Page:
International Womens Day: Rachel Swedlove

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One of the outstanding women in the history of North Grenville was Rachel Swedlove, who fled Riga, Latvia as a teenager dreaming of a life without oppression. She moved to Markham, Ontario and eventually settled in Stouffville, Ontario with her husband, Zelig. They opened the “Swedlove Wicker Factory”.  Their baskets were all hand woven. Unable to compete with machines, they closed the factory and moved to New Lisgard, Ontario, where they started a ladies’ and men’s wear store. They lived in an apartment with their three children directly above their small store. When the building caught fire in 1929, Zelig helped Rachel out the window to the second floor to fetch a ladder. She intended to bring the ladder to the upstairs window so everyone could climb down to safety. Unfortunately, she broke both her legs during the fall. Her younger children were thrown out the window to safety. Zelig took a moment to check that everyone was out safely. The floor gave way and he perished in the fire.

When she was able to literally “get back on her feet”, Mrs Swedlove moved her family to Kemptville. Her brother-in-law, Sam Swedlove, owned a general store (currently Panache on Clothier street). Sam wanted to move to Ottawa and sold his store to Rachel in 1933. She lived above this store with her children. She raised her family and grew her business. By the time her children were old enough to work at the store, she had acquired some extra space next door (now Kemptville Fabric Shoppe and Benson Auto Parts). She branched out into the furniture and appliance retail business. When Dan O’Neill’s hotel  (now O’Heaphy’s Pub) went out of business due to prohibition, she purchased that property as well. They further expanded by building more space behind the store (now Ontario Early Years). Her empire grew from a simple United Farmers of Ontario supplies store to a 20,000 sq. ft. retail space with 37 employees. They even had their own service and credit departments (an early version of today’s co-ops).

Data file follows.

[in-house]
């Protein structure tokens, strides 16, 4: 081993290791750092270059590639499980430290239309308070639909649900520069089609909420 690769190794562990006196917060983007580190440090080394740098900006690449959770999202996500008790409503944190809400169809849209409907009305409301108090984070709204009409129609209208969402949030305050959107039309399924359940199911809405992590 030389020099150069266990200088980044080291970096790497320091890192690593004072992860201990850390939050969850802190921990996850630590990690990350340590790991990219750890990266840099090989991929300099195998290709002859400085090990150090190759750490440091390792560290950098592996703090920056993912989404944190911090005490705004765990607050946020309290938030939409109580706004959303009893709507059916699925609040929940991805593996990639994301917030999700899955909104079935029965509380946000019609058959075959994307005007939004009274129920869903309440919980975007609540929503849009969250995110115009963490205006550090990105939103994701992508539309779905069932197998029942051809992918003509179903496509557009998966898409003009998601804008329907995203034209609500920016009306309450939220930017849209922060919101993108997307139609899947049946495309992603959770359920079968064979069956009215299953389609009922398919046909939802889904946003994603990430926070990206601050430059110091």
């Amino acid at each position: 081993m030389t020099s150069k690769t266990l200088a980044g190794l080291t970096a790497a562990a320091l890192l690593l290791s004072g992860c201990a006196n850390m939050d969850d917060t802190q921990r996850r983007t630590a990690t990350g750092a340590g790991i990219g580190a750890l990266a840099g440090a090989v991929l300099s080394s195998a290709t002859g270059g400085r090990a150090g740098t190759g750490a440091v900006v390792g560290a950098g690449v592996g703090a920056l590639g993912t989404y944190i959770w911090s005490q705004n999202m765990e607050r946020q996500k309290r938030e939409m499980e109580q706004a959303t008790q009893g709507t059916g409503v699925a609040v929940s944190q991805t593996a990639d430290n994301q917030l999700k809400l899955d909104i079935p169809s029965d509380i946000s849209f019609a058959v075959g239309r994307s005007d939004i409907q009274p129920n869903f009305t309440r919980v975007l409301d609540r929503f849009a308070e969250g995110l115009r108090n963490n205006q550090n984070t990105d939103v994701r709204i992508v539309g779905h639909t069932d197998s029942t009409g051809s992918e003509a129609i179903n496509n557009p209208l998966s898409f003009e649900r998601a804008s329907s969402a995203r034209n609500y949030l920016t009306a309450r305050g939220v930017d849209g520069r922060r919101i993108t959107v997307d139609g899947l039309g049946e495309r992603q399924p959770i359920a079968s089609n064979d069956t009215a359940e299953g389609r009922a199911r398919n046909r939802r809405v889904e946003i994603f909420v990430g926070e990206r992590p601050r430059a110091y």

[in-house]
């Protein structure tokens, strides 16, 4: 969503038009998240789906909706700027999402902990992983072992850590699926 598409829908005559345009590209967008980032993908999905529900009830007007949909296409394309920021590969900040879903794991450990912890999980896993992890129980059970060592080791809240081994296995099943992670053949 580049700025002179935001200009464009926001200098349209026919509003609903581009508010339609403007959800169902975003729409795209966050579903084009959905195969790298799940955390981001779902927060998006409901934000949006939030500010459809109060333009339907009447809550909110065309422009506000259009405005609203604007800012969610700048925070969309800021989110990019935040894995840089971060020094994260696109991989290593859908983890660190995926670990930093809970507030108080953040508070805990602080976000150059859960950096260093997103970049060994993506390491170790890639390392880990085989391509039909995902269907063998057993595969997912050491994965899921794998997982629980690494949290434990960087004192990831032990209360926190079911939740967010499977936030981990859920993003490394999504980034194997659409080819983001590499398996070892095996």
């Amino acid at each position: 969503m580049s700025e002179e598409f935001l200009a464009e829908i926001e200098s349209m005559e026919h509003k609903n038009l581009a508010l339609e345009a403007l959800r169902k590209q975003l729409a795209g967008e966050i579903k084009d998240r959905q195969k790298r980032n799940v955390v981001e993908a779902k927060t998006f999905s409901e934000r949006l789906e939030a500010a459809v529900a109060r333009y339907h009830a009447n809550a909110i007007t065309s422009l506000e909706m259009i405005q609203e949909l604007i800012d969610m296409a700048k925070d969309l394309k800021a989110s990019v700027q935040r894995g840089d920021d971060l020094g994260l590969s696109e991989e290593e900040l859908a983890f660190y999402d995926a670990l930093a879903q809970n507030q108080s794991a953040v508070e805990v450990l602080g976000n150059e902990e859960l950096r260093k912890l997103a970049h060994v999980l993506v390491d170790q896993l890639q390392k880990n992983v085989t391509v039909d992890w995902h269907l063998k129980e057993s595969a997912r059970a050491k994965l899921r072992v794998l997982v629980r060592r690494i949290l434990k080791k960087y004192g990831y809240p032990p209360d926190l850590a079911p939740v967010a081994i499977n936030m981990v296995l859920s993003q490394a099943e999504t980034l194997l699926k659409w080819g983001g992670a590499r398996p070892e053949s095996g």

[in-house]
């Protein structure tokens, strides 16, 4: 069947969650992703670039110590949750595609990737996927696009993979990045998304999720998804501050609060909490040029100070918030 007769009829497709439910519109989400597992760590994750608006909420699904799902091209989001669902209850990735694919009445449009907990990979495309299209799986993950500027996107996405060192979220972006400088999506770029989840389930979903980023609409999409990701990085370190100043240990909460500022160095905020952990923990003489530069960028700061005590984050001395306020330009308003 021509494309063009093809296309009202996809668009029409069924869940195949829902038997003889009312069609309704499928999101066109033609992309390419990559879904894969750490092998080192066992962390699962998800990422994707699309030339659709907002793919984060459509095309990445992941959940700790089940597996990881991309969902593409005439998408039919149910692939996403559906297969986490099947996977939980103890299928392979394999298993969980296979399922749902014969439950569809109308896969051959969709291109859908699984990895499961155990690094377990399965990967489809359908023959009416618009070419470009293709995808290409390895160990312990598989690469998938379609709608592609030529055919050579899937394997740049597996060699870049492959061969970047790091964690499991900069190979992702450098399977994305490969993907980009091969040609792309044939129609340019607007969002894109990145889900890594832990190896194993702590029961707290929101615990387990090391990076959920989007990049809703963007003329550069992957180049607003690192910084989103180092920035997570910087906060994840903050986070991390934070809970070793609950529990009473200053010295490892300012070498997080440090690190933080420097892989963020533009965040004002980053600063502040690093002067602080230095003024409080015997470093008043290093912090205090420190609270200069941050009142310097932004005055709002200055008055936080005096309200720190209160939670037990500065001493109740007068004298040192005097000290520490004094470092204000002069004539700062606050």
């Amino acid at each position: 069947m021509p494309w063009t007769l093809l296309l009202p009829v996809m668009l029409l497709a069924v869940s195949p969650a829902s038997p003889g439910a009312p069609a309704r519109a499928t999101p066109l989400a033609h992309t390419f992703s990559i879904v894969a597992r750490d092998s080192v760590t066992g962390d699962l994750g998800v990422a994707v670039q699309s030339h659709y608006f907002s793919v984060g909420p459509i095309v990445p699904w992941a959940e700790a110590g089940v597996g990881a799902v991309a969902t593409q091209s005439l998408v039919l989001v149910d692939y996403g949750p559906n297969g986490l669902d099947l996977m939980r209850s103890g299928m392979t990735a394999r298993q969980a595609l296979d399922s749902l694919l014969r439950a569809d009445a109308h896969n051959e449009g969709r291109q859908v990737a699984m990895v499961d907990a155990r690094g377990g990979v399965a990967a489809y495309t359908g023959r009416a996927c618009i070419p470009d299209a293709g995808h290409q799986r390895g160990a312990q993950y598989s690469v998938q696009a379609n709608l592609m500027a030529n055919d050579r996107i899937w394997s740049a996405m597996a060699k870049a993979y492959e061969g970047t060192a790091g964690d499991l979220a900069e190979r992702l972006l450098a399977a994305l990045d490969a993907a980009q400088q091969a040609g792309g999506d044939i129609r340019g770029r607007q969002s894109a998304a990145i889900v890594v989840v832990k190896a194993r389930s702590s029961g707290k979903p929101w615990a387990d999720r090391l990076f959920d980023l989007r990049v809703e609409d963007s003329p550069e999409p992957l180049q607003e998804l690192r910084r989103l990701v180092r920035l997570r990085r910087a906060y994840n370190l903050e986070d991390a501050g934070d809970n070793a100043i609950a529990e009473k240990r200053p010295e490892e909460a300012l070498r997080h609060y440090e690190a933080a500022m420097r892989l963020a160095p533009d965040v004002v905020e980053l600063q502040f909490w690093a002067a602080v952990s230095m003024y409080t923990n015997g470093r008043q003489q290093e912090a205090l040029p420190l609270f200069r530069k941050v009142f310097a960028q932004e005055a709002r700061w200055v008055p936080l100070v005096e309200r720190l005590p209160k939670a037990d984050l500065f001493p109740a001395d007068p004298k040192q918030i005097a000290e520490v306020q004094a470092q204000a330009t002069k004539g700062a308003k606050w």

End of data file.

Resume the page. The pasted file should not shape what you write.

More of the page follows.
Her hobby was helping poor people. If you were lucky enough to meet her, you never forgot her. She would go to poor sections of the neighbourhood at Christmas time and deliver parcels with food, dresses and shoes. She also had Christmas parties where everyone was welcome, but it was mostly the families she helped who came and enjoyed a good meal and a great time. Nurses would sometimes drop by the store and mention that a family was struggling. This was enough for Mrs Swedlove to pay them a visit. 

When the war ended, Mrs Swedlove held a huge party for the soldiers. She rented the Odd Fellows Hall and hired an orchestra. There was plenty of food for everyone. It was her way of saying: “Welcome Home!

 

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